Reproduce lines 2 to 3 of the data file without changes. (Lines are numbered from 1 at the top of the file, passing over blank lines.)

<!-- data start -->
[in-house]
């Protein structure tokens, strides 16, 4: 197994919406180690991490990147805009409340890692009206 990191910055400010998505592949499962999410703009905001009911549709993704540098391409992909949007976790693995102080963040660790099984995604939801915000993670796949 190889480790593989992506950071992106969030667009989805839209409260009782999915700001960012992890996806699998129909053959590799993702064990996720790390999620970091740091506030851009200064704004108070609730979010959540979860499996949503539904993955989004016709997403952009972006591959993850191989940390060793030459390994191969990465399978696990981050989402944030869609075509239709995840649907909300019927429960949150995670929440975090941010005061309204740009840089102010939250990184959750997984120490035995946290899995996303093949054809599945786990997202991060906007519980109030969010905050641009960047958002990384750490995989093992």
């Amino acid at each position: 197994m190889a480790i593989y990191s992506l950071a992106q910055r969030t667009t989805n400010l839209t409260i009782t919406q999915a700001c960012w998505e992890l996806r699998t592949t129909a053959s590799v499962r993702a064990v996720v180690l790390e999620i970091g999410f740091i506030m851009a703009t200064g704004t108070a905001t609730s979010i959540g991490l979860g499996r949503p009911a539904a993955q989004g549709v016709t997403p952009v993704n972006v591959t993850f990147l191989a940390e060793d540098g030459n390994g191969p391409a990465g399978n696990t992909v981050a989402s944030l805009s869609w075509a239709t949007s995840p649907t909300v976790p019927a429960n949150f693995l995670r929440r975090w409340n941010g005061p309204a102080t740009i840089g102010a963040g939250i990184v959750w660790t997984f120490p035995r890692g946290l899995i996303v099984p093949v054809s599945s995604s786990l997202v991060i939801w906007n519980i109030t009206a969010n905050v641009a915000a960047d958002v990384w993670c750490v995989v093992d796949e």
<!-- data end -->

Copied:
């Protein structure tokens, strides 16, 4: 197994919406180690991490990147805009409340890692009206 990191910055400010998505592949499962999410703009905001009911549709993704540098391409992909949007976790693995102080963040660790099984995604939801915000993670796949 190889480790593989992506950071992106969030667009989805839209409260009782999915700001960012992890996806699998129909053959590799993702064990996720790390999620970091740091506030851009200064704004108070609730979010959540979860499996949503539904993955989004016709997403952009972006591959993850191989940390060793030459390994191969990465399978696990981050989402944030869609075509239709995840649907909300019927429960949150995670929440975090941010005061309204740009840089102010939250990184959750997984120490035995946290899995996303093949054809599945786990997202991060906007519980109030969010905050641009960047958002990384750490995989093992």
């Amino acid at each position: 197994m190889a480790i593989y990191s992506l950071a992106q910055r969030t667009t989805n400010l839209t409260i009782t919406q999915a700001c960012w998505e992890l996806r699998t592949t129909a053959s590799v499962r993702a064990v996720v180690l790390e999620i970091g999410f740091i506030m851009a703009t200064g704004t108070a905001t609730s979010i959540g991490l979860g499996r949503p009911a539904a993955q989004g549709v016709t997403p952009v993704n972006v591959t993850f990147l191989a940390e060793d540098g030459n390994g191969p391409a990465g399978n696990t992909v981050a989402s944030l805009s869609w075509a239709t949007s995840p649907t909300v976790p019927a429960n949150f693995l995670r929440r975090w409340n941010g005061p309204a102080t740009i840089g102010a963040g939250i990184v959750w660790t997984f120490p035995r890692g946290l899995i996303v099984p093949v054809s599945s995604s786990l997202v991060i939801w906007n519980i109030t009206a969010n905050v641009a915000a960047d958002v990384w993670c750490v995989v093992d796949e």